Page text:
I love teaching and it's been a passion of mine that has brought me great fulfillment over the years. From teaching students at all levels for over 20 years to supporting my three children through high school and college studies, I've brought confidence and knowledge to those I've tutored. The change I see in my students from those who struggle to those who succeed is rewarding both personally and professionally.
Education & Certification
Undergraduate Degree: Rensselaer Polytechnic Institute - Bachelors, Electrical Engineering
Graduate Degree: Brooklyn Polytechnic - Masters, Computer Science
Civil War Union Army Re-enactor, Baseball, computer programming
Basic Computer Literacy
Electrical and Computer Engineering
High School Computer Science
High School Physics
Study Skills and Organization
Technology and Coding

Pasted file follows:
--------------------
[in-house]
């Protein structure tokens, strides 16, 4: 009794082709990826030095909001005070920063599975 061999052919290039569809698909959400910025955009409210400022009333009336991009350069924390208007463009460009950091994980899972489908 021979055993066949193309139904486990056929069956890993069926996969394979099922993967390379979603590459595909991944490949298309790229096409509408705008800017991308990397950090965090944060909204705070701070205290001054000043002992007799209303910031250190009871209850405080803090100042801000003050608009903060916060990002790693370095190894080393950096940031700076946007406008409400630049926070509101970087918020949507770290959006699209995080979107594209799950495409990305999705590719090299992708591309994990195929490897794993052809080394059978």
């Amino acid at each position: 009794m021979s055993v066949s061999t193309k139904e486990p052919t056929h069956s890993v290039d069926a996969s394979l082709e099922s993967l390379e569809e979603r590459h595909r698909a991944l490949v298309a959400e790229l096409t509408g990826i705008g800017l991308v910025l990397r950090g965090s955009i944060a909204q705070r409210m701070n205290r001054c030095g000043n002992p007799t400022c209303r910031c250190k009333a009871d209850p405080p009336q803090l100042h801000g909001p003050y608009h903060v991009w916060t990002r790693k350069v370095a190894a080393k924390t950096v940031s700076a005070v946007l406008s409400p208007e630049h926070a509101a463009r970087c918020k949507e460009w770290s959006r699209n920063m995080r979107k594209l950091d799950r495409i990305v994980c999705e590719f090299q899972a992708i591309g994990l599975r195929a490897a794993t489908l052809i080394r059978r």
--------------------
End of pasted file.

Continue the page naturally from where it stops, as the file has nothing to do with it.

Visual Basic .NET
What is your teaching philosophy?
To explain the topic in simplest terms and to ensure the student understands the steps necessary to arrive at the solution. I don't believe in solving just one problem and having a student parrot back the steps I did to solve that problem. I like to teach the student to think and to solve similar problems, not just the one I demonstrated.
What might you do in a typical first session with a student?
I'd introduce myself, find out what he/she is having difficulty with, and then increase their confidence that they will be able to solve problems like that after a couple of meetings.
How can you help a student become an independent learner?
By teaching them methods of problem-solving and not merely doing the problems for them. By listening to them and giving them honest answers to their questions. By giving them the self-confidence so they can at least make an attempt, if not solve similar problems.
How would you help a student stay motivated?
By giving him/her small successes in problem solving. Finding out what they are interested in, and then providing examples that are in their field of interest.
If a student has difficulty learning a skill or concept, what would you do?
I'd start with simple basic problems, letting the student solve them, and then move on step by step until you reach the skill or concept the student was originally having difficulty with.